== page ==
January 18, 2022

Statue unbolted in Bristol: activists supported by Banksy

UNITED KINGDOM – A year and a half after the statue of British slave trader Edward Colston was unbolted in Bristol, UK, four people are on trial as of Monday, December 13. To support them, the artist Banksy put on sale Saturday T-shirts whose “all the profits will go to the defendants so that they go to drink a pint”.

These gray T-shirts represent an empty statue base on which rests a rope, surmounted by the inscription “Bristol”, the city where the artist is from. On the ground around the pedestal are debris and an abandoned sign.

As soon as the places of sale were announced, the British rushed to the stores, creating queues of dozens, if not hundreds, of people.

These T-shirts are on sale at a price of 30 pounds for adults (35 euros, plus VAT) and 25 pounds for children. But copies have already been found on the Internet, including eBay, found Bristol Live, with prices of up to 9,000 pounds (around 10,500 euros).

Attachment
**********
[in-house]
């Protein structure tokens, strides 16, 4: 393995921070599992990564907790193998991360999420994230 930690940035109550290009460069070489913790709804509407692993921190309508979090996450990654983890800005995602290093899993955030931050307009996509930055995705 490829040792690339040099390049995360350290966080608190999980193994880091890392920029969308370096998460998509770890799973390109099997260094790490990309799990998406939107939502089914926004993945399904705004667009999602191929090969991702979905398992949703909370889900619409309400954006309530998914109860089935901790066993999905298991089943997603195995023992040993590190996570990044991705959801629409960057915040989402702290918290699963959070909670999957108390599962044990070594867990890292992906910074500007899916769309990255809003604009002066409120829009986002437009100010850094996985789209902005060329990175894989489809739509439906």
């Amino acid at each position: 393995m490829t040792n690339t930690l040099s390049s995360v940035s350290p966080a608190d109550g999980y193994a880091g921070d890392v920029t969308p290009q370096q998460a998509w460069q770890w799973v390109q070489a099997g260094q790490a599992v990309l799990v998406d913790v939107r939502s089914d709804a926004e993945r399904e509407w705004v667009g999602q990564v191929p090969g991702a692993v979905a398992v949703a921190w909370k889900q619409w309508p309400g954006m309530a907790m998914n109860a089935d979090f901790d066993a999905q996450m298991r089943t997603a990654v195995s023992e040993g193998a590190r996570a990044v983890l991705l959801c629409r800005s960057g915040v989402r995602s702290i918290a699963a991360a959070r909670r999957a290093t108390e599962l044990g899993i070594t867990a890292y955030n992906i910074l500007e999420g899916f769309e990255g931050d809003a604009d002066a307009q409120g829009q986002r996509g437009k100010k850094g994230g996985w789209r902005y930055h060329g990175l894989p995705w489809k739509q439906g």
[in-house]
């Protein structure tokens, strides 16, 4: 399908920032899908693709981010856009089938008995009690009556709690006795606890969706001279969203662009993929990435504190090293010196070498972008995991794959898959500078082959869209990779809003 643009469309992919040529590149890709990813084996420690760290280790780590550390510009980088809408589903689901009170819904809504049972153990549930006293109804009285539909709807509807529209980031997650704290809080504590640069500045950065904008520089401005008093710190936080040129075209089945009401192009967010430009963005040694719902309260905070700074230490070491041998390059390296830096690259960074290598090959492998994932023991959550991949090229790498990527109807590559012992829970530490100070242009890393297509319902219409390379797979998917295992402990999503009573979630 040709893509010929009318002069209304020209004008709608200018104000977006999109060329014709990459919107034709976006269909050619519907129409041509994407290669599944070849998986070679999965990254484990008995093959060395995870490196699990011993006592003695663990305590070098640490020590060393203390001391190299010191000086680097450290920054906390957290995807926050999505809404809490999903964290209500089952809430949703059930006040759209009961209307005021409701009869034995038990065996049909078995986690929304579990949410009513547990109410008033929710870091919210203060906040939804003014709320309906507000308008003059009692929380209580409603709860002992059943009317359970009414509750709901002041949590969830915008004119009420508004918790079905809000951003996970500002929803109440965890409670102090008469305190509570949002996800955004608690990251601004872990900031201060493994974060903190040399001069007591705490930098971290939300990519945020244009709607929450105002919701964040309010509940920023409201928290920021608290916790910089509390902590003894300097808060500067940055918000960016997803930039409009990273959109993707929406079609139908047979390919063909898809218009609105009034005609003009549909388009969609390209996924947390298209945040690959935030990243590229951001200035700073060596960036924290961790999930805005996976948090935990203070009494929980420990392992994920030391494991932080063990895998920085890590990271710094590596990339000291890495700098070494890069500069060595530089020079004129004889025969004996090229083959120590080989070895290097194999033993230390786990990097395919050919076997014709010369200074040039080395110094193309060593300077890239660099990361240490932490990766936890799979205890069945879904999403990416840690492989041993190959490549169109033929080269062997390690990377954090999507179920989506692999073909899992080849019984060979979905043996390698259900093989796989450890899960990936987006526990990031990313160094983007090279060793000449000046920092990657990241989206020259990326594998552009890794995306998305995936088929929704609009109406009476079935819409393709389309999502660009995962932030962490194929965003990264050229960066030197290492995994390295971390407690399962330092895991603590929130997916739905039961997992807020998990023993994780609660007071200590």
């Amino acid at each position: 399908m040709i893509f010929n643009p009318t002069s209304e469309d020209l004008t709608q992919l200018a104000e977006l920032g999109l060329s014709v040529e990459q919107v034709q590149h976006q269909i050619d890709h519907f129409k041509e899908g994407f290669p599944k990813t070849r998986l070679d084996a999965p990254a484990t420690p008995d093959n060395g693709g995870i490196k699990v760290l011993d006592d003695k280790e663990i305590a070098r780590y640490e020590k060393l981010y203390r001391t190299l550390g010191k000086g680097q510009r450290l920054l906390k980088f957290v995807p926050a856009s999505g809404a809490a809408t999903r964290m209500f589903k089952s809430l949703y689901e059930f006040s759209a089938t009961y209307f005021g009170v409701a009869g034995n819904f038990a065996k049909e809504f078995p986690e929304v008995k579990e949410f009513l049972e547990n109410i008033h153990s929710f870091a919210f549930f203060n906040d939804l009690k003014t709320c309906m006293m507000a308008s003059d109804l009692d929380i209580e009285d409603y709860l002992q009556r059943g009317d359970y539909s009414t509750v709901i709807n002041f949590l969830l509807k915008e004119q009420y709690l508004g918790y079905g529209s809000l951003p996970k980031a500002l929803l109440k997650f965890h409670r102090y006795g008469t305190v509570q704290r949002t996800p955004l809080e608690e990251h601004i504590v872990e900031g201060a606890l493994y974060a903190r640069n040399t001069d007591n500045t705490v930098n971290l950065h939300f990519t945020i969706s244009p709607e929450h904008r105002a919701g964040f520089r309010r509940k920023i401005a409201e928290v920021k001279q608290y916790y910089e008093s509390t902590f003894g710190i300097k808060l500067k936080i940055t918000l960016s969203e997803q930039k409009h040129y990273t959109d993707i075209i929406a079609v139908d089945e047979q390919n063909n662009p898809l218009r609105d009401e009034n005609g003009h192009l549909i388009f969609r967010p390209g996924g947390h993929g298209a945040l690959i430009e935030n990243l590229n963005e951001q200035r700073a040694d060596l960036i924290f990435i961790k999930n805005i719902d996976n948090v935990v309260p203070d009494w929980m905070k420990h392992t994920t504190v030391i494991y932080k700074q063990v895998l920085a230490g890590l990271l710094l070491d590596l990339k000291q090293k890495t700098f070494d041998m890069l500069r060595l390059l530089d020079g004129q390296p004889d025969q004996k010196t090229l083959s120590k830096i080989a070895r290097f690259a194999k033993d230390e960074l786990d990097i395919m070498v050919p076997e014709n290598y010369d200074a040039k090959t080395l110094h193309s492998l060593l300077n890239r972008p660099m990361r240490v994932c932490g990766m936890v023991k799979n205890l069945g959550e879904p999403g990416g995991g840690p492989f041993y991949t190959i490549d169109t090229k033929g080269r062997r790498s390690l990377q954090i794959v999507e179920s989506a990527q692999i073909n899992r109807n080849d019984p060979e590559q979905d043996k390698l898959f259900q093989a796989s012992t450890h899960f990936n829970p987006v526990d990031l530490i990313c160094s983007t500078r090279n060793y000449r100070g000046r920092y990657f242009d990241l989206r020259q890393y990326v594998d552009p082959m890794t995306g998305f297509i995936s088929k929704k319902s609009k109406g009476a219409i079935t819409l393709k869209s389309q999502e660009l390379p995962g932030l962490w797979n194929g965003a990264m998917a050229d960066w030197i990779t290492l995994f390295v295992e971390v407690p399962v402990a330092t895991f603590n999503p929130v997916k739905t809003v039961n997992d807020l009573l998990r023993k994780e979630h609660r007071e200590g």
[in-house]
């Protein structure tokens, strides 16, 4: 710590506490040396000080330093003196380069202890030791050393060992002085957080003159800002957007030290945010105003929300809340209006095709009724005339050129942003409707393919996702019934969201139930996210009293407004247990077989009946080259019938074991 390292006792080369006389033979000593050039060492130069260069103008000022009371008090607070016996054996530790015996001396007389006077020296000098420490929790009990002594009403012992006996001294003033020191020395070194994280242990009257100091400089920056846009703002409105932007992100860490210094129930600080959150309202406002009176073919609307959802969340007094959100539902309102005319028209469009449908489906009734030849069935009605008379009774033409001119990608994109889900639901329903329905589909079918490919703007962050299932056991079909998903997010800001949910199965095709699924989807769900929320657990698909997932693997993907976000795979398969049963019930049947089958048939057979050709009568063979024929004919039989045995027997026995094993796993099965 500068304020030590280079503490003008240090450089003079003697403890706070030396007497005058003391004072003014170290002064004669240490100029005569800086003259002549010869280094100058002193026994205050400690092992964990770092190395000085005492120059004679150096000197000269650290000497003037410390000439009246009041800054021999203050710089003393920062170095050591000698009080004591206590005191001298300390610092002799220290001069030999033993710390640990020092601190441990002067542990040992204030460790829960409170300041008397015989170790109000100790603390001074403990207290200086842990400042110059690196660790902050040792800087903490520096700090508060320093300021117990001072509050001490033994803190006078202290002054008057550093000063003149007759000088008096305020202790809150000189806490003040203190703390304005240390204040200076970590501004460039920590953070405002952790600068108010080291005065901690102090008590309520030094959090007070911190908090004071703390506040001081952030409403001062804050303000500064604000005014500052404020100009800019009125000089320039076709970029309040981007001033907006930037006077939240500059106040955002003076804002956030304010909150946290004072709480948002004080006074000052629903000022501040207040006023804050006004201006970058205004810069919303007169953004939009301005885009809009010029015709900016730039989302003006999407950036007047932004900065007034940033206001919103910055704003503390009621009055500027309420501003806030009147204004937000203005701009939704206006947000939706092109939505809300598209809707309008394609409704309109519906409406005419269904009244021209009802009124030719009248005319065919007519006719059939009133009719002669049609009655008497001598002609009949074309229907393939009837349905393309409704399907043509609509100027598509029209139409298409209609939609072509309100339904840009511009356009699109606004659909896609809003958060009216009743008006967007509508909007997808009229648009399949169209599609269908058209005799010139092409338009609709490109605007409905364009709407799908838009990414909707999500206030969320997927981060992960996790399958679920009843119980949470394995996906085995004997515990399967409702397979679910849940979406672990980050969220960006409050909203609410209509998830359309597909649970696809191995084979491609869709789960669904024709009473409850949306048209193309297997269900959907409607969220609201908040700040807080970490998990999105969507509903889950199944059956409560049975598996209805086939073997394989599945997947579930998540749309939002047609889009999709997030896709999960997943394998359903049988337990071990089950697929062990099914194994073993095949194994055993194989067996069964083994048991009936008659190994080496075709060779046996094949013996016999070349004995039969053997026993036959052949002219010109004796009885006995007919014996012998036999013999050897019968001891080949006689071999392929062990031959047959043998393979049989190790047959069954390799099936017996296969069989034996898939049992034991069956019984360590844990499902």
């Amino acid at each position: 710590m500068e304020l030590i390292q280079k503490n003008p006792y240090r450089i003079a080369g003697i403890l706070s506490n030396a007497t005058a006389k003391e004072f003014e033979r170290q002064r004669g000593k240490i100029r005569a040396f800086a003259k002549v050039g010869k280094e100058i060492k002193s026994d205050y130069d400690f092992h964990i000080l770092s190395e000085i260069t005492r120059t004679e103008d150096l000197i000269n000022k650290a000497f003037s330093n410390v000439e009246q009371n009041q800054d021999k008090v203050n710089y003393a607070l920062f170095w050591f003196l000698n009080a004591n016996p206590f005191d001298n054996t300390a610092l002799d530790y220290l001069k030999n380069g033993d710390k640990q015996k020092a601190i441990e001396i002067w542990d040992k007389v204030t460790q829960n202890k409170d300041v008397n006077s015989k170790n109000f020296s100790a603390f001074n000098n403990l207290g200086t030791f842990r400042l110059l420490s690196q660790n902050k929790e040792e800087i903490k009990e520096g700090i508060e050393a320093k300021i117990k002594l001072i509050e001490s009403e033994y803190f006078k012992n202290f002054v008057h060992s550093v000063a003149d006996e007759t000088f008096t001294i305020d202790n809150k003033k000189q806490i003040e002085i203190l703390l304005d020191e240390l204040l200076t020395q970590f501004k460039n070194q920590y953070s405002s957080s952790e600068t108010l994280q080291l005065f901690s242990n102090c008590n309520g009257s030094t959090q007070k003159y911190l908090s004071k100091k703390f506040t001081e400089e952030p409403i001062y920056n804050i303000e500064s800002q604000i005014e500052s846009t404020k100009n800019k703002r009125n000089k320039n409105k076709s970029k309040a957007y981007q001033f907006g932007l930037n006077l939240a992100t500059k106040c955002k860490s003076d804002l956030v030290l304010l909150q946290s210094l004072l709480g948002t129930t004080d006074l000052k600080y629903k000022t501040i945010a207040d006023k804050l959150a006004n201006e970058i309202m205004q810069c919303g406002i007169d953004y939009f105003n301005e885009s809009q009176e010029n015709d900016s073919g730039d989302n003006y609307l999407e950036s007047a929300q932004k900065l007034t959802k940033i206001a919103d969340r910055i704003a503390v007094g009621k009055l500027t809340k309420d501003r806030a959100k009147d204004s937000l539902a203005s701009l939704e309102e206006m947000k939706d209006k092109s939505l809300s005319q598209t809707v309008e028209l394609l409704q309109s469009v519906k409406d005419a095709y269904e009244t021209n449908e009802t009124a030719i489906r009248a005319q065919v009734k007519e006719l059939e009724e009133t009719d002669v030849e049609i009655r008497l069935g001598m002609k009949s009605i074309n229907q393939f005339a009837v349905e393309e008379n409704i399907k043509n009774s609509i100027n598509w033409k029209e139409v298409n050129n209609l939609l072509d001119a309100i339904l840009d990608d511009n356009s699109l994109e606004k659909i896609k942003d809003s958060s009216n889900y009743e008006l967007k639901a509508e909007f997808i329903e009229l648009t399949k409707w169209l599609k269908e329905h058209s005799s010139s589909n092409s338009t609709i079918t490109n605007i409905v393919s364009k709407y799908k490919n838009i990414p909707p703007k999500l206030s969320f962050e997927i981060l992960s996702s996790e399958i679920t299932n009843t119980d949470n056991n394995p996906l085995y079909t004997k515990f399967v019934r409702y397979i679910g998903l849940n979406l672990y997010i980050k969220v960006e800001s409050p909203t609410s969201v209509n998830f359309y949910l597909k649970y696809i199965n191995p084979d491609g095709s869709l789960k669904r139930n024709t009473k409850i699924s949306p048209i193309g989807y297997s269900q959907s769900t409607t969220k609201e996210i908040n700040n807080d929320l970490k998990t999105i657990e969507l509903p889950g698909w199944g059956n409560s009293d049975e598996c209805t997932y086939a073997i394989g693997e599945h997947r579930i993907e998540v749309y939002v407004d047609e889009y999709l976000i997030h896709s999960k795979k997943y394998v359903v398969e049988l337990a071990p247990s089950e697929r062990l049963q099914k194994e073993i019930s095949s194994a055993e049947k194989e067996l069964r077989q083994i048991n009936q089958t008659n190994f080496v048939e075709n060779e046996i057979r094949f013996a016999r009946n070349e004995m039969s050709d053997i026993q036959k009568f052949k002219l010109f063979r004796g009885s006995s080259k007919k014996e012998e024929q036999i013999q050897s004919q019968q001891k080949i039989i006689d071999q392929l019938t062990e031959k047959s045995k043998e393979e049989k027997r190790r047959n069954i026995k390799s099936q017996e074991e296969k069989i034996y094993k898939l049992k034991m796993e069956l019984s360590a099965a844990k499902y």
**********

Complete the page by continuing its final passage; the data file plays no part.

The controversial statue of Edward Colston

The statue of Edward Colston, who had grown rich in the slave trade, had been controversial for years. He is said to have sold 100,000 West African slaves in the Caribbean and the Americas between 1672 and 1689, before using his fortune to finance the development of Bristol.

On June 7, 2020, his statue was overturned and then thrown into the waters of the Avon, a river that crosses the city, during a demonstration after the death of the American George Floyd by the police in the United States. The four people tried, aged 21, 25, 29 and 36, are being prosecuted for damage. They pleaded not guilty in January.

A year after its unbolting, the statue, recovered, had been at the center of a temporary exhibition in Bristol dedicated to the birth of the Black Lives Matter movement in the United Kingdom.

This movement provoked an introspection in the United Kingdom around the colonial past of the country and its representation in the public space. Several leading British organizations, such as the Bank of England or Lloyds, which insured slave ships, apologized and several local authorities, such as the City of London, decided to remove statues linked to slavery.

In Bristol, two schools and a performance hall that bore Colston’s name were renamed.

See also on The HuffPost: England: the images of the demonstration which degenerated in Bristol